The sawmill itself can process logs as small as six inches in diameter. The owners investigated sawmill equipment from five different suppliers before eventually settling on Cardinal’s line of equipment. Cardinal is headquartered in northwestern Quebec, in the community of Angliers, a little more than an hour away from Temagami. So close proximity to the sawmill worked in their favor, meaning Temagami Forest Products does not have to keep a large inventory of spare parts on hand. “They brought us to see their equipment in operation at several mills and we determined that they were probably the best supplier of equipment for what we wanted to accomplish,” says St Jean. “They also worked with us to help us achieve what we wanted to achieve.” Cardinal supplied the debarker, two high-speed carriages, an edger, bull, and trimmer.

After the logs are processed through the sawmill’s primary breakdown zone, boards collect at a sorting table. They are manually inspected, and any requiring edging are sent back through the edger. After sorting, the boards are trimmed anywhere from four to 12 feet in length. After trimming, the boards are graded, then manually stacked according to grade. “This is not a high tech sawmill or a sawmill geared to high production,” says St Jean. “It’s mostly to get the maximum quality out of each log. One aspect of white birch is that you grade for colour. Your sapwood is very, very white and you want to maintain that white colour.” The buildings for Temagami Forest Products’ oil-heated, dehumidification kilns were supplied by a company from the Czech Republic, while the kiln equipment itself was supplied by Nyle Corporation from the United States.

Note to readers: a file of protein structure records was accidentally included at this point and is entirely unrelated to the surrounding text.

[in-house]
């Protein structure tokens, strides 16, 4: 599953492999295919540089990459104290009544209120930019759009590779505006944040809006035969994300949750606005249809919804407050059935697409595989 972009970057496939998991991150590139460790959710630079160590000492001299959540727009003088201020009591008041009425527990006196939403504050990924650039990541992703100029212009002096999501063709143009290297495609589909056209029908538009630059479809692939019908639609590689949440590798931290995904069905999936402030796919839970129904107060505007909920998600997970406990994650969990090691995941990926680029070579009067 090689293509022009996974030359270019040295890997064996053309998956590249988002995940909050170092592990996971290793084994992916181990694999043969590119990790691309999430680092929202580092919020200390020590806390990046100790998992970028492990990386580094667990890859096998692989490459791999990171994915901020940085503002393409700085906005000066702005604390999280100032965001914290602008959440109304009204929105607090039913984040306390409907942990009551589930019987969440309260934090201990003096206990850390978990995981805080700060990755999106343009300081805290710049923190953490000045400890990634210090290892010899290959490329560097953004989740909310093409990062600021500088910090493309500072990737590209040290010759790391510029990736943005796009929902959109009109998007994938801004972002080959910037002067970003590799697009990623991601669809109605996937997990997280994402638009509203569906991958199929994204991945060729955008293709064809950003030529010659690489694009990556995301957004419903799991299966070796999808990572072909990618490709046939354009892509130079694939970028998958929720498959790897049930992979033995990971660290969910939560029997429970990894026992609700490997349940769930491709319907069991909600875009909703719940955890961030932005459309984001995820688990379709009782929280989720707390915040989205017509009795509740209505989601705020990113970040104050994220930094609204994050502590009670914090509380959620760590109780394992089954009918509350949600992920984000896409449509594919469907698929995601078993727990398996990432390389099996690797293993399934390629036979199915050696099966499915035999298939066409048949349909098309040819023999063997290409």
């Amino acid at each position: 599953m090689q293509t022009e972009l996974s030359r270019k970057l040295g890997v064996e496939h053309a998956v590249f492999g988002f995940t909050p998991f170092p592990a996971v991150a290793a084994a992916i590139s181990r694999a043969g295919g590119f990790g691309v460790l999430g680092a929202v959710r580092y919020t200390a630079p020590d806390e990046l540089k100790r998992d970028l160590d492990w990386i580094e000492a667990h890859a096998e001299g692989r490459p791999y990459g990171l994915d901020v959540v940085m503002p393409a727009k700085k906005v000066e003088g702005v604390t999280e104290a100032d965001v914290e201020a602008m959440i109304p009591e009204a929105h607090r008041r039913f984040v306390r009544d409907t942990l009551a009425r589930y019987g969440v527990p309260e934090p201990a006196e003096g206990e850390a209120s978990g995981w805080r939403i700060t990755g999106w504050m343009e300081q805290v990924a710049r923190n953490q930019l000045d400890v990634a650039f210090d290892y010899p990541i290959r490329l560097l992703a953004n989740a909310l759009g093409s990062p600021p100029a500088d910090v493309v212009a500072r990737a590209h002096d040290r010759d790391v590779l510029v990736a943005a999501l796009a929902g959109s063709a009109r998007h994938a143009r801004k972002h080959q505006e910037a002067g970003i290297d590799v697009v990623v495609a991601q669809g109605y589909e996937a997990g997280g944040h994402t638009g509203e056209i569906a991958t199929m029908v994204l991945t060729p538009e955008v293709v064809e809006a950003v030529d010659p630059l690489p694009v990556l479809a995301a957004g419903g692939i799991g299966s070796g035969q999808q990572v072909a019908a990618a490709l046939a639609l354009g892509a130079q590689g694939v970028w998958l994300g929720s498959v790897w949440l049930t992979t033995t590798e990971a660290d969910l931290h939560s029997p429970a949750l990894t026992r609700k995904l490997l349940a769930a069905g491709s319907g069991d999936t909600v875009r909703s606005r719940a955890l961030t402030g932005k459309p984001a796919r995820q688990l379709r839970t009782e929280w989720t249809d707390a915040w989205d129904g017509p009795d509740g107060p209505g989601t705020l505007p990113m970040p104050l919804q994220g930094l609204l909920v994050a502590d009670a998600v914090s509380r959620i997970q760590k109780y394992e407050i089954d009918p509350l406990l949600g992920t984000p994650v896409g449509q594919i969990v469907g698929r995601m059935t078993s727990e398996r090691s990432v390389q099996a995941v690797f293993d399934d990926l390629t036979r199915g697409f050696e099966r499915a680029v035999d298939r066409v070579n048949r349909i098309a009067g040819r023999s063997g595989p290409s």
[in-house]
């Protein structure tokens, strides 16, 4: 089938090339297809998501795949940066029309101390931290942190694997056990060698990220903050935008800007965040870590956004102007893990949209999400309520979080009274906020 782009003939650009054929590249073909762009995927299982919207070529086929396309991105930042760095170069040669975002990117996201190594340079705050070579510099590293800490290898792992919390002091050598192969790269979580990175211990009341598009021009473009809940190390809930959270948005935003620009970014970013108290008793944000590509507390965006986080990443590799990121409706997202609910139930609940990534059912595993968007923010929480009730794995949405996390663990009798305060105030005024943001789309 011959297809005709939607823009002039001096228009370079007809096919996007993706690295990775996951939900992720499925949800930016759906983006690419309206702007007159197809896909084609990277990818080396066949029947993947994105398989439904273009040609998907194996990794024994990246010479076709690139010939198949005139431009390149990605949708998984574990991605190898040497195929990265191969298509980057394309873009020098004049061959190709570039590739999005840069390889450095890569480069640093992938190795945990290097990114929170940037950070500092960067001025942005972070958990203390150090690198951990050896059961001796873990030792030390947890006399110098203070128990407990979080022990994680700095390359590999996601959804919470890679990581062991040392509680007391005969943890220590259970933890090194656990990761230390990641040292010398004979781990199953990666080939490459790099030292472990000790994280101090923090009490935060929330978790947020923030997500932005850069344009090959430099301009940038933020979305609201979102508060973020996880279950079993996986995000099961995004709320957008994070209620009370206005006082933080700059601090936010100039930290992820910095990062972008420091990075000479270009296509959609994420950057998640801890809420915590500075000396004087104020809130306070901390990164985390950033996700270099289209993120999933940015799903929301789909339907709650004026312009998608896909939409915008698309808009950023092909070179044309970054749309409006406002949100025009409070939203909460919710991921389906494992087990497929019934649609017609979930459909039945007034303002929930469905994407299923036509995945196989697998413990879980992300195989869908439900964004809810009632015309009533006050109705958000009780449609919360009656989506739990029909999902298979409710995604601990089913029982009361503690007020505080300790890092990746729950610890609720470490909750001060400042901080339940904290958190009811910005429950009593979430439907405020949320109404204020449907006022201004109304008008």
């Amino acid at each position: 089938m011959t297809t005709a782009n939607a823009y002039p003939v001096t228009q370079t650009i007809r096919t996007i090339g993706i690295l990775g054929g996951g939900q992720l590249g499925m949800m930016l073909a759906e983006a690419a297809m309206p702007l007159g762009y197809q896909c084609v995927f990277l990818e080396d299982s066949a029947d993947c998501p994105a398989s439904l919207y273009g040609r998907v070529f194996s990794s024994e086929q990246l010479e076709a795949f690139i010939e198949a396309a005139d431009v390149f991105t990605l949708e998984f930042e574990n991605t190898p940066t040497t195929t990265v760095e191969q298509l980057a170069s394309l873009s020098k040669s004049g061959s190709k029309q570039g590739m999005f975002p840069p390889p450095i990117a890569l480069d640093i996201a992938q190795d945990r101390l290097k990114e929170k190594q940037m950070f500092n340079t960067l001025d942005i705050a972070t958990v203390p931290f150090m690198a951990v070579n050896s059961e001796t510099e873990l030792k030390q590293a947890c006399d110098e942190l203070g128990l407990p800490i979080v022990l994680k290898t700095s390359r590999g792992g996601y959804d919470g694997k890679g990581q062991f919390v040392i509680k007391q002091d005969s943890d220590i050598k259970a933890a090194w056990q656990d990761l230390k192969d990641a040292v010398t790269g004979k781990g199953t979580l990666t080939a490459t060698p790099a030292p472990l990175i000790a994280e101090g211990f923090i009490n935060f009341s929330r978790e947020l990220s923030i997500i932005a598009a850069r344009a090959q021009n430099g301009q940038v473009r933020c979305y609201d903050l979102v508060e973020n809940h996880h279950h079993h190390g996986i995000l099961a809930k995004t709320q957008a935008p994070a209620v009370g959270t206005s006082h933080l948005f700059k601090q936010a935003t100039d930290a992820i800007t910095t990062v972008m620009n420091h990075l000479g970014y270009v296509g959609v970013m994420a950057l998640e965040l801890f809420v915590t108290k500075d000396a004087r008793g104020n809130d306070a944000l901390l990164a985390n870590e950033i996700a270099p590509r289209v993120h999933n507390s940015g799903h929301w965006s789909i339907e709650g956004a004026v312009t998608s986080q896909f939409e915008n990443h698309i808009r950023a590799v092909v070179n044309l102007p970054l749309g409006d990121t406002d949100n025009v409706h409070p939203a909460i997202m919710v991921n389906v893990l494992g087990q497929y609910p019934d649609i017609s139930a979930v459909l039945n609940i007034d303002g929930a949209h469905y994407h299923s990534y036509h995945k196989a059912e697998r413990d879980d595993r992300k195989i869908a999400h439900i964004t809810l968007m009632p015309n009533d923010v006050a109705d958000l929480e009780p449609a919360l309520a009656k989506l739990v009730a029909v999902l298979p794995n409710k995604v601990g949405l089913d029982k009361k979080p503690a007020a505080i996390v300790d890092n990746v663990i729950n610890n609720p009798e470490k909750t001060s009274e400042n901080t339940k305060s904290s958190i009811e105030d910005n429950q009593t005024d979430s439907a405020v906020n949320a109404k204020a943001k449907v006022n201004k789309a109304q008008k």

Furniture grade lumber is dried to customer specifications; this takes eight to 10 days to achieve under normal conditions. Lesser lumber grades are dried down to between 12 and 14 per cent, or again to customer specifications. After drying, the lumber is once again graded and sorted before being shipped to customers. The company hopes to have its planer installed within a year. St Jean says that white birch lumber products are in high demand at the present time. They market their product through a marketing consultant in Sault Ste Marie, Ontario, and expect that for the first few years, most of their product will be sold in Canada and the northern states in the US.

While the company is very interested in developing export markets, they want to make sure that they can supply the quality and the quantity that is required. The owners expect that it will take about a year before the mill is running at full production capacity. There are no plans to diversify into other wood species, as the sawmill is focused on specializing in sawing and remanufacturing white birch. They plan to operate the sawmill 24 hours a day, seven days a week, year round.